JOHANNESBURG, May 4 (Reuters) - Imperial Logistics said on Monday it would sell its European shipping business to Germany’s Häfen und Güterverkehr Köln AG for an enterprise value of 225 million euros ($246 million) as it overhauls its operations.
CEO Mohammed Akoojee has drawn up a further restructuring and rationalisation plan for the group that includes exiting unprofitable contracts, consolidating operations and properties and reducing fleet and overheads.
The South African ground freight firm is also considering further disposals of businesses under its international division in the short to medium term.
“The core strategic focus of Imperial is to grow our African footprint and reach and align our international portfolio to position the group as the ‘gateway to Africa’ in the medium to long term,” it said in a statement.
“In aligning our international portfolio with this strategic direction and our core competitive advantages, the shipping business was identified as being non-core to the strategy.”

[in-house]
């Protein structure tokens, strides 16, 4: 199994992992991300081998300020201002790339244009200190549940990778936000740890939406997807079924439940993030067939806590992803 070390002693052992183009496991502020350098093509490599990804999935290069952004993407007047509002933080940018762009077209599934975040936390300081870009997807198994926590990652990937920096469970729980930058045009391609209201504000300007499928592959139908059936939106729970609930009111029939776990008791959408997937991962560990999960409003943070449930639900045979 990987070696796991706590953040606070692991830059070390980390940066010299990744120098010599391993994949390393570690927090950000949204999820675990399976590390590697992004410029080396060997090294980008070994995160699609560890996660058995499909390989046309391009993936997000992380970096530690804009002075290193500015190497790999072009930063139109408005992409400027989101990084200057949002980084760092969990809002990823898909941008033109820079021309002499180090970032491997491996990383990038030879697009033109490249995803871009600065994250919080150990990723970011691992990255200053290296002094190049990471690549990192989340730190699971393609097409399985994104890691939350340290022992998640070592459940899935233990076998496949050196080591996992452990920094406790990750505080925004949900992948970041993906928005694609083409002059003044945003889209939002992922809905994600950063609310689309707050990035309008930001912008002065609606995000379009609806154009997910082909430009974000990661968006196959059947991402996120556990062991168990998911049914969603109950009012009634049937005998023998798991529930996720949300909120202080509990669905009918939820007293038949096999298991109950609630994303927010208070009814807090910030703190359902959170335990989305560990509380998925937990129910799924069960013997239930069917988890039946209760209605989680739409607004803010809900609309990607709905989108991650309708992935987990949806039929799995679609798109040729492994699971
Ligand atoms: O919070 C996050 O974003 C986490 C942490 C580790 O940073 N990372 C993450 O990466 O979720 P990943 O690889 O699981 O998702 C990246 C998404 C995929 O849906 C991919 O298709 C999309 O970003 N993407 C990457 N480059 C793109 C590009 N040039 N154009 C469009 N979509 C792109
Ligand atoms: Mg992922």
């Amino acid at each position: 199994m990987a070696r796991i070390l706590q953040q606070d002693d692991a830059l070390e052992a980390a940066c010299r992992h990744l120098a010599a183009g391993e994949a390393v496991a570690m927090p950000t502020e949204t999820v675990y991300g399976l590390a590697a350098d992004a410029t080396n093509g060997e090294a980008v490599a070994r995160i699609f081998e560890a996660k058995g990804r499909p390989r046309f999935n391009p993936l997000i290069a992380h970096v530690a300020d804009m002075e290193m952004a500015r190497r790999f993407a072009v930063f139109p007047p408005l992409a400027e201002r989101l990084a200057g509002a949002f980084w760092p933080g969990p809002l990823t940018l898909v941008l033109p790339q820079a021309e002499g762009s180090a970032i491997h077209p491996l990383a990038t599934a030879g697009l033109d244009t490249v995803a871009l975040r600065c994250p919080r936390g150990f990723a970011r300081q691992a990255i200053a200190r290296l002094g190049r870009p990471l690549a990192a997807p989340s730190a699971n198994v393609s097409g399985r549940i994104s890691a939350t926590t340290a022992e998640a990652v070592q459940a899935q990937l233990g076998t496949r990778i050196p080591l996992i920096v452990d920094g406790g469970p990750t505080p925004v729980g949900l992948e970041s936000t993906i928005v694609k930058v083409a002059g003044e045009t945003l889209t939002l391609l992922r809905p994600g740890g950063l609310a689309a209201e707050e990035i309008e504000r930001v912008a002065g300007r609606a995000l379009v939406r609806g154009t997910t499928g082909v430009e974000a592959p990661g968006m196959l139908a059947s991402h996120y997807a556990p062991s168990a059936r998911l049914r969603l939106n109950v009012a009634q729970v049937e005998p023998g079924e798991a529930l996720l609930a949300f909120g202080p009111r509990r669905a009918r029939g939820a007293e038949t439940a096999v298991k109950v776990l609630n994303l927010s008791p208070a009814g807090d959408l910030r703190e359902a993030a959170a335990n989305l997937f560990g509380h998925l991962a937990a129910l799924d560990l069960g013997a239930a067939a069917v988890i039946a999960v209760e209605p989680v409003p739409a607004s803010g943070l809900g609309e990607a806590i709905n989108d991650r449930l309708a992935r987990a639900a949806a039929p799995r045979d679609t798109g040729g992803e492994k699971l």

Imperial, which traces its roots to a single car showroom in Johannesburg in the 1940s, said its South American shipping business will be continued on a stand-alone basis but will remain available for sale.
The proceeds will be used to optimise the financial position of Imperial and, where appropriate, to reduce its debt, it said.
Headquartered in Duisburg, Germany, Imperial’s shipping business was acquired in 1999 and operates inland waterway transportation in Europe and since 2014 also in South America, where it provides services for dry bulk, liquid, chemicals and gaseous products.
The European shipping business employs approximately 910 staff and an operating profit of 19 million euros on revenue of 350 million for the year to June 30, 2019.
The German-based buyer operates a variety of logistics services, covering port operations, warehousing, inland waterway shipping and railway transport in Germany, the Netherlands, Belgium and France, Imperial said.
$1 = 0.9147 euros Reporting by Shanima A in Bengaluru and Nqobile Dludla in Johannesburg; editing by Aditya Soni and Jason Neely